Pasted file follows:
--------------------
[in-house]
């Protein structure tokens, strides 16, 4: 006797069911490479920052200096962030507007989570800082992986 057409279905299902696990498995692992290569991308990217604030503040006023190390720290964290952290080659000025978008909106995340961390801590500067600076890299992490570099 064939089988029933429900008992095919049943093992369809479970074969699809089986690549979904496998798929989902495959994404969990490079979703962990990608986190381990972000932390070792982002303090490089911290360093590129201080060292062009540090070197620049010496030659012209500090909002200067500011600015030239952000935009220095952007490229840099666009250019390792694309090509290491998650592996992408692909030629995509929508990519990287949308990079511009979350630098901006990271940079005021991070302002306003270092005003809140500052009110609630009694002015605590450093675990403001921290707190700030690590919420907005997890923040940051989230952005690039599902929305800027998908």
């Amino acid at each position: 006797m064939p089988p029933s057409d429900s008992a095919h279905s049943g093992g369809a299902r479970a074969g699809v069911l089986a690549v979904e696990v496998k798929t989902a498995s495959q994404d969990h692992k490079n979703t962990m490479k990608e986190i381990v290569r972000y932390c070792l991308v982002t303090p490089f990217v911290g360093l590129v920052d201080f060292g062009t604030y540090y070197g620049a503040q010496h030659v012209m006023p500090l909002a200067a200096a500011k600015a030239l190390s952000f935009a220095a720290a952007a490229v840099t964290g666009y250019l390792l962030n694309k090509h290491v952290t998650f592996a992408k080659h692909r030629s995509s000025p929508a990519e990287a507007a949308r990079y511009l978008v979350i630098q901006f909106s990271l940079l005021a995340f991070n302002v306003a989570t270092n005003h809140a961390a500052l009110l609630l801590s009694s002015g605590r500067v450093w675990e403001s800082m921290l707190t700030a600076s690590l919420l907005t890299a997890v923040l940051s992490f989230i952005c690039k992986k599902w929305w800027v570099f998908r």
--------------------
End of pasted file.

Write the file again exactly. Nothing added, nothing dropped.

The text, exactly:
[in-house]
């Protein structure tokens, strides 16, 4: 006797069911490479920052200096962030507007989570800082992986 057409279905299902696990498995692992290569991308990217604030503040006023190390720290964290952290080659000025978008909106995340961390801590500067600076890299992490570099 064939089988029933429900008992095919049943093992369809479970074969699809089986690549979904496998798929989902495959994404969990490079979703962990990608986190381990972000932390070792982002303090490089911290360093590129201080060292062009540090070197620049010496030659012209500090909002200067500011600015030239952000935009220095952007490229840099666009250019390792694309090509290491998650592996992408692909030629995509929508990519990287949308990079511009979350630098901006990271940079005021991070302002306003270092005003809140500052009110609630009694002015605590450093675990403001921290707190700030690590919420907005997890923040940051989230952005690039599902929305800027998908």
């Amino acid at each position: 006797m064939p089988p029933s057409d429900s008992a095919h279905s049943g093992g369809a299902r479970a074969g699809v069911l089986a690549v979904e696990v496998k798929t989902a498995s495959q994404d969990h692992k490079n979703t962990m490479k990608e986190i381990v290569r972000y932390c070792l991308v982002t303090p490089f990217v911290g360093l590129v920052d201080f060292g062009t604030y540090y070197g620049a503040q010496h030659v012209m006023p500090l909002a200067a200096a500011k600015a030239l190390s952000f935009a220095a720290a952007a490229v840099t964290g666009y250019l390792l962030n694309k090509h290491v952290t998650f592996a992408k080659h692909r030629s995509s000025p929508a990519e990287a507007a949308r990079y511009l978008v979350i630098q901006f909106s990271l940079l005021a995340f991070n302002v306003a989570t270092n005003h809140a961390a500052l009110l609630l801590s009694s002015g605590r500067v450093w675990e403001s800082m921290l707190t700030a600076s690590l919420l907005t890299a997890v923040l940051s992490f989230i952005c690039k992986k599902w929305w800027v570099f998908r």